The Network for Greening the Financial System (NGFS) has released two complementary reports highlighting the rise in climate-related litigation. Ravi Menon, chair of the NGFS, encouraged central banks and supervisors to “build up their capabilities to assess and manage the risks posed to the financial sector”, due to the increase in cases.
The first report outlines trends and developments over the past two years, and finds that litigation is “growing rapidly, not only in terms of the volume of cases being initiated, but also crucially in terms of the legal arguments being used, and the diversity of addressees of such claims”. The results echo a report from the London School of Economics which found that “climatewash” litigation cases rose from less than 10 in 2020 to 26 in 2022.
The second report highlights the growing relevance of climate-related litigation to microprudential supervision. It reveals that 93% of NGFS members have not quantified the impact of climate litigation on regulated financial institutions. Options for supervision are sketched out and encourage supervisors to “adopt a risk-based approach” to mitigate the direct costs such as damages, fines, legal and administrative fees, as well as indirect costs which include insurance pay-outs, credit losses and adverse business impacts.
European Central Bank vice chair Frank Elderson welcomed the report, saying that, should courts mandate a legal obligation for corporations to take proactive measures to reduce their emissions, it would carry significant implications. It would “quite frankly be revolutionary”, he said, as such an obligation is not currently factored into corporate planning and decision-making processes.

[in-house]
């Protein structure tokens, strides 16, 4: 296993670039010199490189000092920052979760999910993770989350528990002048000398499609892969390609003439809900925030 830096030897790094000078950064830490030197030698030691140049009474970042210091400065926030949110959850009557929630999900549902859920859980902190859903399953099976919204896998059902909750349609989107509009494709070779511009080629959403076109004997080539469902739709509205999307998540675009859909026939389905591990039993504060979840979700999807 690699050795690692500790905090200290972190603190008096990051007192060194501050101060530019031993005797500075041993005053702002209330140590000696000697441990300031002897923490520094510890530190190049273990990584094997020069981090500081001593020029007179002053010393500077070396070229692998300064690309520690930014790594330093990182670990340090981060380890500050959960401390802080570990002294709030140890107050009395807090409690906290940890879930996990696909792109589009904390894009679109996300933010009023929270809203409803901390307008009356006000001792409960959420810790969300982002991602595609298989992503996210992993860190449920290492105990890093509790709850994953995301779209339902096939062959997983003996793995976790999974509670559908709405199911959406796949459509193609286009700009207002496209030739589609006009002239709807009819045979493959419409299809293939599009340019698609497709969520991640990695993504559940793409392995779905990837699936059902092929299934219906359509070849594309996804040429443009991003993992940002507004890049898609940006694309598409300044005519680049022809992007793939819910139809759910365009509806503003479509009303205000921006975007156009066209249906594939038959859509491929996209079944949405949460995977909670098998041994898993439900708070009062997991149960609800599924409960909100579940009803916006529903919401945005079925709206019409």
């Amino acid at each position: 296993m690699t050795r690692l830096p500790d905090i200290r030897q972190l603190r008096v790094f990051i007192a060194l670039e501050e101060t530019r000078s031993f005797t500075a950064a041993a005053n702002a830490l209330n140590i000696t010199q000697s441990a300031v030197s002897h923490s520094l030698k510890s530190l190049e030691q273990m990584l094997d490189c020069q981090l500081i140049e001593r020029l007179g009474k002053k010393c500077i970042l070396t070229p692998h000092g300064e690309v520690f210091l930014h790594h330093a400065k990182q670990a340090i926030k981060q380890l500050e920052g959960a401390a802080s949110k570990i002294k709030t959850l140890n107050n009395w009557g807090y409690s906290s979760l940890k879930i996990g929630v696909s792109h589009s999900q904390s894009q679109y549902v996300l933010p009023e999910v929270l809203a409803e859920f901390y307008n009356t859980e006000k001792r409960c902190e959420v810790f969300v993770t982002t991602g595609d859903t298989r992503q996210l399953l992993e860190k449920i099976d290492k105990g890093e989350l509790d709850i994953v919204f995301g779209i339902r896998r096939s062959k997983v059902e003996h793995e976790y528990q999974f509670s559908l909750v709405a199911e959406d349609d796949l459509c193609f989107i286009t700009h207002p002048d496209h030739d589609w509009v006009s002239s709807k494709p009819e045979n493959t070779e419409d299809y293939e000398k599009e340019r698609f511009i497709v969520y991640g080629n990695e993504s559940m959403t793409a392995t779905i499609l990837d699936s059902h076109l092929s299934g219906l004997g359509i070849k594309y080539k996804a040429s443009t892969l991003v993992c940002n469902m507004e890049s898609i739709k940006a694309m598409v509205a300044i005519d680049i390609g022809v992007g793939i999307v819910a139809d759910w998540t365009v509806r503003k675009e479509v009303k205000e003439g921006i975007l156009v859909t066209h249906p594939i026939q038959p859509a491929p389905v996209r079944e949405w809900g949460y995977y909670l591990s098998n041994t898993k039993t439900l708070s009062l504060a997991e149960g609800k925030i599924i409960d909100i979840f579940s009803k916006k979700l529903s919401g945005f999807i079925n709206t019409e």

Commenting on possible supervisory approaches, the second report suggests member organisations scrutinise current and future patterns in order to assess if their jurisdictions are susceptible to high levels of legal action. Furthermore, they should pinpoint financial institutions with substantial involvement in industries known for high emissions.
The reports list a range of potential supervisory methods, proposing that central banks explore adopting climate scenario simulations to assess the risks associated with legal actions. They also suggest creating universally accepted definitions for climate litigation risks within the market and establishing clear guidelines for integrating this aspect into governance and risk management frameworks.
Typically, litigation risk falls under the umbrella of operational risk. However, the NGFS has emphasised that climate-related litigation risk may warrant “special consideration”. This is primarily due to the potential for substantial financial liabilities and mounting scientific evidence linking specific actors to climate-related damages.
The NGFS also highlighted instances of greenwashing litigation cases such as when Goldman Sachs was made to pay a $4mn penalty over ESG fund claims last year.
“The notion of prudent financial management is being reassessed in light of the transition to a low-carbon economy,” the report notes while pointing to examples of beneficiaries compelling directors to implement plans to divest pension schemes from fossil fuels.
Crucially, 2023 saw the first climate-related litigation cases against a credit institution. NGOs are using corporate due diligence legislation in France to take legal action against BNP Paribas for its fossil fuel financing.
This page was last updated September 12, 2023
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